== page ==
I’m afraid I hardly have the time and energy during the fair. I try and take a quick look at everything, but really sitting down and listening is something I haven’t managed yet. Luckily, though, I read most of the authors’ books in advance – so I don’t end up buying a pig in a poke. And even if there’s the odd thing I can only flick through before the fair, afterwards I hide myself away and settle down on the sofa with a pile of books to catch up.

Krautgarden and LLL are almost what you call “water glass readings”, where writers sit behind a desk with a glass of water and read, read, read. But the Turboprop events are your and Christoph Graebel’s attempt to inject a little novelty into the format. How do you go about that?

Water glass readings aren’t necessarily a bad thing – but you can organise them well or badly. At Turboprop we just thought we’d like to make a real show out of literature. With little films, interview sections, short readings, quizzes, live editing and a writing exercise for the audience. We wanted to overcome the divide that often distances the audience from the writer, as far as possible. So we write our own short texts for the show, for instance, which our guest author then has to edit live – the less objective the better, of course. There’s always a document shredder on stage if need be. We want to banish all reverence for the text. Literature can have magnificent content and excellent style, and be entertaining at the same time – and that’s what Turboprop’s all about.

The list of authors who’ve read at Turboprop in the past reads almost like a literary wet dream to me. Do you have any special favourites or tips? Who do US and British publishers need to discover?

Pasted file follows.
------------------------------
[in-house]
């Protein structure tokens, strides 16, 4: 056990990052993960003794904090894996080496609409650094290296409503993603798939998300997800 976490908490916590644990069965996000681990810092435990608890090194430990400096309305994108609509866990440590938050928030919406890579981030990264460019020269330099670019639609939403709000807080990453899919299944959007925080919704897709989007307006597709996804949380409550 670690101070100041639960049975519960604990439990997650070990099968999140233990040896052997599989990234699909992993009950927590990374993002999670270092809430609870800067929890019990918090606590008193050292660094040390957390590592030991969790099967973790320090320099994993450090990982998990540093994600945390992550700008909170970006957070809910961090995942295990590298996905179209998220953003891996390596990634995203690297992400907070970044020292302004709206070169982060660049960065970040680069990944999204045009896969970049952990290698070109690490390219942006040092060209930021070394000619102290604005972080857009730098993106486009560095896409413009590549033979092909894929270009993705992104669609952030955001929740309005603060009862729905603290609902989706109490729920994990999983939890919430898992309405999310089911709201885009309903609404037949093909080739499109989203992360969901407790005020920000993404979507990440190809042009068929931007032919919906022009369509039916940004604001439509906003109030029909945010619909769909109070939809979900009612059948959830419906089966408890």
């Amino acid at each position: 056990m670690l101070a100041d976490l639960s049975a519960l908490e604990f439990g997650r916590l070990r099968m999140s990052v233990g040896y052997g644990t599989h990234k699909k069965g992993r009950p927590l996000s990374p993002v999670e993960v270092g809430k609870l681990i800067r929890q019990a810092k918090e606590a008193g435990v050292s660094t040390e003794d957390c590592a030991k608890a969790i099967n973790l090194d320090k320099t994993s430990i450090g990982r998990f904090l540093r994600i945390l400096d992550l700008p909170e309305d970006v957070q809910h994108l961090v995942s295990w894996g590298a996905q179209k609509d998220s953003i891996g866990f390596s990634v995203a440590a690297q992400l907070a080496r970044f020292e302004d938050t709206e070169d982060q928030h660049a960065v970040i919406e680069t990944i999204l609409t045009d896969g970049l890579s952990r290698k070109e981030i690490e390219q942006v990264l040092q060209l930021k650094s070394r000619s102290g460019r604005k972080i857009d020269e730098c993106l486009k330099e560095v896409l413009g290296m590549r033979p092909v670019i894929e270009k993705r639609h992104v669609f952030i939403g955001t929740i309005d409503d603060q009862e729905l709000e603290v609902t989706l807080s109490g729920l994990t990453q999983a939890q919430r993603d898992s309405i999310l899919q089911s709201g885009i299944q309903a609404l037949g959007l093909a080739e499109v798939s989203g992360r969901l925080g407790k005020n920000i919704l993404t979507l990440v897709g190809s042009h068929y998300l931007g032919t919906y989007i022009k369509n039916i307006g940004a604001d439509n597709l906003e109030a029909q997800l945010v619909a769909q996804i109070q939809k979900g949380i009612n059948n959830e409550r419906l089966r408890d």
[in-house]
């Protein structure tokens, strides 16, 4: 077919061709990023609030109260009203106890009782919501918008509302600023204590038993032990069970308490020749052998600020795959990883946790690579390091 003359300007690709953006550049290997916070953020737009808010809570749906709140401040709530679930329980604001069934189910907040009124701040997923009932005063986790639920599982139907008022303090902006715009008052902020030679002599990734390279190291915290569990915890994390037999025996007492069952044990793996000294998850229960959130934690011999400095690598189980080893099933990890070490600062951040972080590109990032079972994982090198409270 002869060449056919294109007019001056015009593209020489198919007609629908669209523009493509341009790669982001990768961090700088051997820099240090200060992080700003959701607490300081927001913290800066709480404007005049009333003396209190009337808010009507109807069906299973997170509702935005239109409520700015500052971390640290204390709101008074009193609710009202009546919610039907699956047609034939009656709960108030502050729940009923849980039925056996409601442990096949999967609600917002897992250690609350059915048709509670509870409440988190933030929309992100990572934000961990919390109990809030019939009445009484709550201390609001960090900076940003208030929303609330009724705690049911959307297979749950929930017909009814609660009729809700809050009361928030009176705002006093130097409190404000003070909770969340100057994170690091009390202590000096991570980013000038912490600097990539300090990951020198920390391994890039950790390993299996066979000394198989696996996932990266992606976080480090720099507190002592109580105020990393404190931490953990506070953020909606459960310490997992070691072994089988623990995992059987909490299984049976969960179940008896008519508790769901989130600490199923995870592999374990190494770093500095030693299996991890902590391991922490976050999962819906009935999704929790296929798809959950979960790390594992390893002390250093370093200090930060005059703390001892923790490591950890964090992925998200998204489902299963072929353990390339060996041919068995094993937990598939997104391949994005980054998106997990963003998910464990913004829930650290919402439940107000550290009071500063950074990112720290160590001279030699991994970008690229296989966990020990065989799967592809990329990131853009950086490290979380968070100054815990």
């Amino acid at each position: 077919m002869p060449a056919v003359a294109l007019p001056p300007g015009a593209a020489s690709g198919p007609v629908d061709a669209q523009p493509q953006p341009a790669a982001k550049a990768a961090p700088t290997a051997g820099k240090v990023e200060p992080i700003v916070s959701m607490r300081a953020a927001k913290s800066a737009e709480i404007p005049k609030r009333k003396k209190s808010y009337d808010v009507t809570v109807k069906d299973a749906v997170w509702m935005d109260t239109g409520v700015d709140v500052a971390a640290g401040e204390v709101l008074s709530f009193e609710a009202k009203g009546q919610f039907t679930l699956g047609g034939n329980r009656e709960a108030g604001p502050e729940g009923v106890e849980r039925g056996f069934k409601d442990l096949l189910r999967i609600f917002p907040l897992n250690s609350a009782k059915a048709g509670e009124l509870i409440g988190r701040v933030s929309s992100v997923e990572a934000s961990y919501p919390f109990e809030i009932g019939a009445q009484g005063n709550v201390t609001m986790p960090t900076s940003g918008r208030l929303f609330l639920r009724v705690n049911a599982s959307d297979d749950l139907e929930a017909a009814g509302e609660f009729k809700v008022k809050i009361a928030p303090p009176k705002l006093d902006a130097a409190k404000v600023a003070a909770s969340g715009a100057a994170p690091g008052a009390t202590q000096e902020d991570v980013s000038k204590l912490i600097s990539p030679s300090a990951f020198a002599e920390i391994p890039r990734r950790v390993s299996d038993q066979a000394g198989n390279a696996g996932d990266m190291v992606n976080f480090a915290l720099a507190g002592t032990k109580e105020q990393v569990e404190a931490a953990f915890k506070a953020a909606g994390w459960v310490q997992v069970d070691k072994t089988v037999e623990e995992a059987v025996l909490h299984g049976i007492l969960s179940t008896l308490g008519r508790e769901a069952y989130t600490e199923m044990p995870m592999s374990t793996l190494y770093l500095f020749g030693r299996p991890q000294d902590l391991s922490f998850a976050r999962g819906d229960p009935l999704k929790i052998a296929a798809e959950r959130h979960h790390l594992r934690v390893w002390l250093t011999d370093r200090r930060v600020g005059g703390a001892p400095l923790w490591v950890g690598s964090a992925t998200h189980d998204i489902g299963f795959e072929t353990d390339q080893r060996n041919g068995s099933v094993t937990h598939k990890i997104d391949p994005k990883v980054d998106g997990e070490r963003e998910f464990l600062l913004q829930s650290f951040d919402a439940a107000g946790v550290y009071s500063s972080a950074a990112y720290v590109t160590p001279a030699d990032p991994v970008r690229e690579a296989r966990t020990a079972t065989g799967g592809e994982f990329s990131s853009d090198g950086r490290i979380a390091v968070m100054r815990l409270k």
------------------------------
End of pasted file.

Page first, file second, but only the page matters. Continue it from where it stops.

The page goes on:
I’m never quite sure what criteria apply for translating books, so I’ll have to be a bit careful here. But we’ve published an anthology containing ten stories by our guests, Turboprop - Beste Stories. All the writers in the book are some of the most important German voices, for me. And at least one of the ten, Sasa Stanisic, has gone down pretty well in the States as well.

(The writers are: Paul Brodowsky, Guy Helminger, Tobias Hülswitt, Philip Meinhold, Clemens Meyer, Annette Mingels, Selim Özdogan, Jochen Schmidt, Sasa Stanisic and Anke Stelling.)

What can we read by Claudius Niessen?

The great thing about organising is that you have so many distractions from actually writing. But it hasn’t quite worked after all. It’s no secret that I have a huge soft spot for Leipzig, and then I got a call asking me to write a slim volume about the city, my Leipzig if you like. So I did. Heimatkunde Leipzig.

What’s next on your agenda? World domination?

Oh, that can wait. I’ve got enough books on my bedside table I’d have to finish reading first. But however much I read, the pile never seems to get smaller.

Many thanks again to Claudius Nießen. I have to say, his Leipzig book is most amusing and inspiring. If you’re planning a visit, don’t bother with a tourist guide – discover Leipzig the Nießen way. And watch this spot for more on that anthology.